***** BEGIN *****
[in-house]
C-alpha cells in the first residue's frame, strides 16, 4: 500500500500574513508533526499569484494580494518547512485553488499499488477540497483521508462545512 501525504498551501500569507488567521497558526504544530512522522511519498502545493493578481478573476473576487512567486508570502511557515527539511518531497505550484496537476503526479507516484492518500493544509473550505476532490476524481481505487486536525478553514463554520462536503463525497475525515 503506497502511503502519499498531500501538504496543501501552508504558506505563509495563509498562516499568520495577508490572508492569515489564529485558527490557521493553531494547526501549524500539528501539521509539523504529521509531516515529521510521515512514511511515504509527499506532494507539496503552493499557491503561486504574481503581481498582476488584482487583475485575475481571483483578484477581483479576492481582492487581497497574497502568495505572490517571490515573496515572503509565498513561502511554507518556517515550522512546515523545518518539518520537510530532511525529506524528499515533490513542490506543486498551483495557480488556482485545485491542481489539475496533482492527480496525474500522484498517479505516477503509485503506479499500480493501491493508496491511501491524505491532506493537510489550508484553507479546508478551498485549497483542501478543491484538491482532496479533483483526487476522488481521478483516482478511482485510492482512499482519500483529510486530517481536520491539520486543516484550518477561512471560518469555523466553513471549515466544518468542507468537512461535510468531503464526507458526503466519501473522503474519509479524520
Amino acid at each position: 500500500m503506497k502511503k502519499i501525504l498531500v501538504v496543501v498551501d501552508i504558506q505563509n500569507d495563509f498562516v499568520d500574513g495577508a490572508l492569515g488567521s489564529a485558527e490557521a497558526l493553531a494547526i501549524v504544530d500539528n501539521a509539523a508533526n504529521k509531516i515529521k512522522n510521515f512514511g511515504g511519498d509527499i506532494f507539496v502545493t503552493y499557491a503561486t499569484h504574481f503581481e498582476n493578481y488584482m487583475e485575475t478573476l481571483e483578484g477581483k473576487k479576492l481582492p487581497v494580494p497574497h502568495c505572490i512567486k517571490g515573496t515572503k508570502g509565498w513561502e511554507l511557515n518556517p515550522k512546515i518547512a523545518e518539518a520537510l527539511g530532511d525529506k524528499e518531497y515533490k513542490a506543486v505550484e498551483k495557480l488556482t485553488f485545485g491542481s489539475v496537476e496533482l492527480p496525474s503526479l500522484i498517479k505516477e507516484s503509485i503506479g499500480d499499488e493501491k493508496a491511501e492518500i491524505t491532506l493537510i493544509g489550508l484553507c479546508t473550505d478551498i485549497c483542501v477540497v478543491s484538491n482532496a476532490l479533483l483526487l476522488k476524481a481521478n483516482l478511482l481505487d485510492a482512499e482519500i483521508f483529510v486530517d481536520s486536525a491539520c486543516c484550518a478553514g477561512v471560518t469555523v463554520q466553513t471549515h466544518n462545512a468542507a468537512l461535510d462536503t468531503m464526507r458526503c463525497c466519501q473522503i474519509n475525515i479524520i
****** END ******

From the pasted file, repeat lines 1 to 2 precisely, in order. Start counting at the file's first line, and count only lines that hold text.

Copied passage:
[in-house]
C-alpha cells in the first residue's frame, strides 16, 4: 500500500500574513508533526499569484494580494518547512485553488499499488477540497483521508462545512 501525504498551501500569507488567521497558526504544530512522522511519498502545493493578481478573476473576487512567486508570502511557515527539511518531497505550484496537476503526479507516484492518500493544509473550505476532490476524481481505487486536525478553514463554520462536503463525497475525515 503506497502511503502519499498531500501538504496543501501552508504558506505563509495563509498562516499568520495577508490572508492569515489564529485558527490557521493553531494547526501549524500539528501539521509539523504529521509531516515529521510521515512514511511515504509527499506532494507539496503552493499557491503561486504574481503581481498582476488584482487583475485575475481571483483578484477581483479576492481582492487581497497574497502568495505572490517571490515573496515572503509565498513561502511554507518556517515550522512546515523545518518539518520537510530532511525529506524528499515533490513542490506543486498551483495557480488556482485545485491542481489539475496533482492527480496525474500522484498517479505516477503509485503506479499500480493501491493508496491511501491524505491532506493537510489550508484553507479546508478551498485549497483542501478543491484538491482532496479533483483526487476522488481521478483516482478511482485510492482512499482519500483529510486530517481536520491539520486543516484550518477561512471560518469555523466553513471549515466544518468542507468537512461535510468531503464526507458526503466519501473522503474519509479524520